Annually a satisfaction survey using the Social Care Related Quality of Life composite measure is collected and reported on. Each social work intervention is evaluated and critically reflected on.
Looking Back/Challenges Faced
We would have taken more time to work with the Mental Health Trust to understand the case for change and work with us on moving positively forwards together. This would have avoided some challenges listed below. We have learnt from this and are currently working in a very coordinated was to review working age adults social work as an Early Adopter of the Social Work for Better Mental Health resources published by the Department of Health and supported by the Chief Social Worker for England (Adults).
There is significant learning emerging from this work which we are building into our Transforming Care Programme as part of local Sustainability and Transformation Plans.
The team has delivered a significant financial saving (in the region of an estimated £1M per annum) through preventing avoidable care home placements. The longer term savings are yet to be calculated, but given the number of people who have been identified and connected in peer and carers support numbers it is anticipated that further significant savings are accruing.
Sustainability is being built in through the Older People’s Mental Health team being aligned with the wider Community Social Work Practice. Team members from the wider practice are given carefully selected case work to enable them to build experience within the mental health client group and health services.
We are also in discussion with Think Ahead and planning to attend the summer school at York this year with a view to becoming a full partner for 2017 intake – the cohort “”pod”” would be aligned to this team to further build resilience and expand its reach across working age adults mental health practice.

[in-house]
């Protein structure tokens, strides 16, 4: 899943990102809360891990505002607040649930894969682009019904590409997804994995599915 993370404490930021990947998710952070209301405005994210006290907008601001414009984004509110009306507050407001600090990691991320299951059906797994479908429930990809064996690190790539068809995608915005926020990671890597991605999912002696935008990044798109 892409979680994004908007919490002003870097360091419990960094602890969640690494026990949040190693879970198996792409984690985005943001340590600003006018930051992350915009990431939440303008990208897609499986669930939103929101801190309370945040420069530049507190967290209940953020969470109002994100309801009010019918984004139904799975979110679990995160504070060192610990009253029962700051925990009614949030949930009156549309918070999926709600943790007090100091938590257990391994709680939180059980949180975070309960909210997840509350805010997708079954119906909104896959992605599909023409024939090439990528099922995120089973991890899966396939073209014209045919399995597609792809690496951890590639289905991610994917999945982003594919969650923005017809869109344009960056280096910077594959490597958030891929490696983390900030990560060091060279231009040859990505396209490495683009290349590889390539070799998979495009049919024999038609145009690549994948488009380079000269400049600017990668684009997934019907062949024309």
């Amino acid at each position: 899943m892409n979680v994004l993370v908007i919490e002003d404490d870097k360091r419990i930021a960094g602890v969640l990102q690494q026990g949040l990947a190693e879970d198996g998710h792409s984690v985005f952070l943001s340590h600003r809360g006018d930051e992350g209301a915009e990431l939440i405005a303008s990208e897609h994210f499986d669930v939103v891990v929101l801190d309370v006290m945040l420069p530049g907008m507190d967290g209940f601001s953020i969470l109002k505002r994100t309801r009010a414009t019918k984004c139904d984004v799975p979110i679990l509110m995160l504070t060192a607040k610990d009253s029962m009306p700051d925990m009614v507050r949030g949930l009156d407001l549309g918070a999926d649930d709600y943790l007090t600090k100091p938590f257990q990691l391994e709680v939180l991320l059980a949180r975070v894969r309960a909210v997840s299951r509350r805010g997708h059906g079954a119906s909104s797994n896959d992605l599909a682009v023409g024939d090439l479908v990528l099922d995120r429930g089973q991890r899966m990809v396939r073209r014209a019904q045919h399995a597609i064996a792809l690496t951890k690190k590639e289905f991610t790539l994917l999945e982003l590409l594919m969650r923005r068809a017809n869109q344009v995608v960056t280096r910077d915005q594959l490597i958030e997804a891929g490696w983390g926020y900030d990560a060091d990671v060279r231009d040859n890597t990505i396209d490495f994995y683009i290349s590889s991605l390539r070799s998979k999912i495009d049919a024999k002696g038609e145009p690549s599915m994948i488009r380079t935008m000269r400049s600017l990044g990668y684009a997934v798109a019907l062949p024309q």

The LGA conducted a National Peer Review of our social work practice including this team in January 2016. The feedback from the Commissioning for Better Outcomes Review was that: social work values are strongly applied and upheld; the supported living and community accommodation offer was valued by people living there and their carers; the vision for commissioning and strong social work values provided for a positive framework for the future.
We share through the following networks which we are a part of: 1 of 7 Local Authorities to be early adopters of the Social Work for Better Mental Health Department of Health pilot; Think Local Act Personal – Member of the commission for Individual Service Funds to support diversification of the range of flexible support contracting methods to enable people who lack the mental capacity to manage their own arrangements to exercise maximum control over their support to remain at home; member of the Calderdale Mental Health Innovation Hub – monthly forum to coordinate and share best practice and develop new approaches; member of the Adult Principal Social Worker Regional and National Networks sharing practice ideals; we are presenting our innovation work in mental health and learning disabilities at the Regional Yorkshire & Humber ADASS Summer Conference in 2016.